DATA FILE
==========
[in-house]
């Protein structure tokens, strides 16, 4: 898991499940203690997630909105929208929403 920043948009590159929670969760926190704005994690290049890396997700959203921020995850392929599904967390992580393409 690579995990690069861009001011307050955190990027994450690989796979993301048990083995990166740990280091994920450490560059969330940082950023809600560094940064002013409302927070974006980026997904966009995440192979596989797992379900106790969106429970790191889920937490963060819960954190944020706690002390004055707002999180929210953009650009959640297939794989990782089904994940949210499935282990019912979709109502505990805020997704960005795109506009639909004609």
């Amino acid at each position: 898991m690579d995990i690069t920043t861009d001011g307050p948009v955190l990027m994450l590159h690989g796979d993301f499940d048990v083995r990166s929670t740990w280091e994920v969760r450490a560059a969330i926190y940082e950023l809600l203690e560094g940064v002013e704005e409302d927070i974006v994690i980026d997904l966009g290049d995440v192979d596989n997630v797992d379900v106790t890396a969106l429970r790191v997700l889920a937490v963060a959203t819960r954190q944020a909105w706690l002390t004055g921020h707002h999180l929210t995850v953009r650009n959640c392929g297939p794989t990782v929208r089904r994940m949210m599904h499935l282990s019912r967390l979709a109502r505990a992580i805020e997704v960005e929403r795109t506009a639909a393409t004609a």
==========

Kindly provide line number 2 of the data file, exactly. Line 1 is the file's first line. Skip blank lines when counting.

């Protein structure tokens, strides 16, 4: 898991499940203690997630909105929208929403 920043948009590159929670969760926190704005994690290049890396997700959203921020995850392929599904967390992580393409 690579995990690069861009001011307050955190990027994450690989796979993301048990083995990166740990280091994920450490560059969330940082950023809600560094940064002013409302927070974006980026997904966009995440192979596989797992379900106790969106429970790191889920937490963060819960954190944020706690002390004055707002999180929210953009650009959640297939794989990782089904994940949210499935282990019912979709109502505990805020997704960005795109506009639909004609």